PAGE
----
Power grids: smarter together

Jon Lawson

Eighteeen research institutions partner for networking European smart grid research infrastructure

Power grids, in their current form, will soon be unable to cope with the increased use of distributed and renewable energy sources. Since fluctuating wind and solar power generation seldom correlates with actual demand, better coordination between generators and consumers will be required in the future to secure both the power supply and quality. Continuous energy management can be achieved through the use of intelligent networks. The envisioned complex system of ‘smart grids’ integrates sophisticated and diverse automation, information and communication technologies to provide new solutions for overcoming the enormous challenges for the future energy supply. Up to now, research has primarily focused on developing and monitoring specific and singular aspects of smart grids, while a holistic analysis and evaluation was often impossible due to the lack of suitable infrastructure.

Concentrated know-how

In response to this situation, 18 European research institutions from across 11 different countries, and under the leadership of AIT, have joined forces in the transnational ERIGrid project (European Research Infrastructure supporting Smart Grid Systems, Technology, Development, Validation and Roll Out). Started in November 2015, the ERIGrid project is scheduled to run for four and a half years and is aimed to provide access to concentrated know-how and European research infrastructure to scientists and companies involved in the development of smart grid concepts and components.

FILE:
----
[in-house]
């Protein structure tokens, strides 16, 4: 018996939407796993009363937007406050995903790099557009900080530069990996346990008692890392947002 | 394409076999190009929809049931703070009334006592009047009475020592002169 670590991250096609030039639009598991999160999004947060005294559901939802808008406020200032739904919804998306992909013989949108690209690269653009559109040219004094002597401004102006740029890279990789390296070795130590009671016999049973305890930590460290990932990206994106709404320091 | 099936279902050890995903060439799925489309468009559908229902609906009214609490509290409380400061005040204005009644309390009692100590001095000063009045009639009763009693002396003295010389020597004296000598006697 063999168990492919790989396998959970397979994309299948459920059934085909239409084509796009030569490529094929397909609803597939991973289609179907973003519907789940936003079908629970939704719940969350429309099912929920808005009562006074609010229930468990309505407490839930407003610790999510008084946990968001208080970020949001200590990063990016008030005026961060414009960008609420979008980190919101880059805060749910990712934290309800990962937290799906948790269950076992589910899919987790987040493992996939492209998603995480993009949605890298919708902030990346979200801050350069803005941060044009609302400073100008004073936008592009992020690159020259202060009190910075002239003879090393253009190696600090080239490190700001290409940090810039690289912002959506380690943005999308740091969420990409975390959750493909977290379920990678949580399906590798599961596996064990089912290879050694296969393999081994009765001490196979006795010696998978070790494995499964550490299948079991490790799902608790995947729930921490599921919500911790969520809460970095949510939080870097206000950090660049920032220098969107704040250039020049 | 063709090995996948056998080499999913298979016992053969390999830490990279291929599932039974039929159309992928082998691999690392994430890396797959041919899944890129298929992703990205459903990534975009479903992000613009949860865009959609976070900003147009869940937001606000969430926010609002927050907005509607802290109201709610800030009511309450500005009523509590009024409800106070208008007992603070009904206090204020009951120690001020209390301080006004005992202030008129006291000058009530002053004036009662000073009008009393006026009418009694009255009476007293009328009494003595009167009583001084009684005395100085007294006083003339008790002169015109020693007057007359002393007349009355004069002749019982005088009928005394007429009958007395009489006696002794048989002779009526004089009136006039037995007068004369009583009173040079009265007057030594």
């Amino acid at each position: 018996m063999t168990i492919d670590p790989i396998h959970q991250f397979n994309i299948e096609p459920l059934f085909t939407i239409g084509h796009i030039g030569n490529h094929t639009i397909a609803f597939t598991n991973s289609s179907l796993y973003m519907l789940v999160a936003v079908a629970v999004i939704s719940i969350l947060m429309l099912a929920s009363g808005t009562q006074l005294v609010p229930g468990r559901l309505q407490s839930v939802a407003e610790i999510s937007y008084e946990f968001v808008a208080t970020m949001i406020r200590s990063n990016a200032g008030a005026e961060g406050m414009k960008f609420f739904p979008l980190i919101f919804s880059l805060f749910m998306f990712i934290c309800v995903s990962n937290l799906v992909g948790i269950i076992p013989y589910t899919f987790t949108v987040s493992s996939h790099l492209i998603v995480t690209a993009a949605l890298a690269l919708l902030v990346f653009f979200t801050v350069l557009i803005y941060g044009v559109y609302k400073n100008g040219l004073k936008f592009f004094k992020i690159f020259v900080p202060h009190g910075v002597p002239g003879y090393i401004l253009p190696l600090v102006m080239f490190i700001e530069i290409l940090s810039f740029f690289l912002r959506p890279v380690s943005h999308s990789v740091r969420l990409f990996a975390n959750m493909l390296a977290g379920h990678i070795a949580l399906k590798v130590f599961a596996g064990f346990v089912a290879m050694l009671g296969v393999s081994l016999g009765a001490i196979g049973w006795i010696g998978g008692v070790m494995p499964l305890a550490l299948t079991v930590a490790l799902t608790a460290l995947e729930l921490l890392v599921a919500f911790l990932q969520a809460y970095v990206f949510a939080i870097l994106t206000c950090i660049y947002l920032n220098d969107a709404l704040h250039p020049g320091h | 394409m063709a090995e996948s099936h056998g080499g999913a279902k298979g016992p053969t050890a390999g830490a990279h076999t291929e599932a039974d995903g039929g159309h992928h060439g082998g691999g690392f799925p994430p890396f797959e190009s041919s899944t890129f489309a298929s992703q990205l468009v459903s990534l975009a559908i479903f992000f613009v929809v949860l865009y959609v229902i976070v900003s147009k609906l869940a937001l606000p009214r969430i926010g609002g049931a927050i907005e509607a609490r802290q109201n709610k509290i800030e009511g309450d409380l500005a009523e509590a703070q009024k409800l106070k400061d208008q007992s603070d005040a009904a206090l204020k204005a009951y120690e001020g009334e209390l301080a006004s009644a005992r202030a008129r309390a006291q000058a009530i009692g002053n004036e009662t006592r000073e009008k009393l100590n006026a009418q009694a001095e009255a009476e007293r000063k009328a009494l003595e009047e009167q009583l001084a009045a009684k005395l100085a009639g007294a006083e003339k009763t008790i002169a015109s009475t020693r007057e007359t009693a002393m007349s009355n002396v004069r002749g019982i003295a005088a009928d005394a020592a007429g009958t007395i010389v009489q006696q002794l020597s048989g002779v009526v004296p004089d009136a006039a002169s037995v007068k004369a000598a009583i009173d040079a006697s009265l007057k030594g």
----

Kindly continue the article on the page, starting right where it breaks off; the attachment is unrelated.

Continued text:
"We intend to make the innovative methods, concepts and processes developed within this top-class network available to other interested researchers, industrial enterprises, system operators and standardisation institutions," explains Thomas Strasser of AIT. This unique pan-European research infrastructure will be supplemented by the provision of optimised research services for the analysis and validation of new smart grid configurations.

From the field to the lab

"By networking European smart grid research infrastructure through the ERIGrid project, we are driving technological developments and the creation of intelligent networks in Europe," stresses Strasser, who was responsible for initiating and launching this pioneering project. Currently, several demonstration projects are already in execution within Europe so as to test smart grid concepts in the field. However, in future it will not be possible to validate all innovative approaches in the same manner, which is time and resource intensive. "That makes it all the more important to make the relevant research infrastructure available, including improved validation methods," says the expert. "In an effort to support and accelerate the innovation and development of new smart grid solutions and products, ERIGrid will provide assisted and free-of-charge access, for researchers, to the 21 state-of-the-art laboratories offered by the ERIGrid partners. Researchers from both industry and academia are encouraged to apply for this opportunity through the ERIGrid trans-national access calls that will be issued. As the ERIGrid project brings together Europe's best research institutions, the resulting dynamic should serve to further strengthen Europe's pioneering role within the energy sector."

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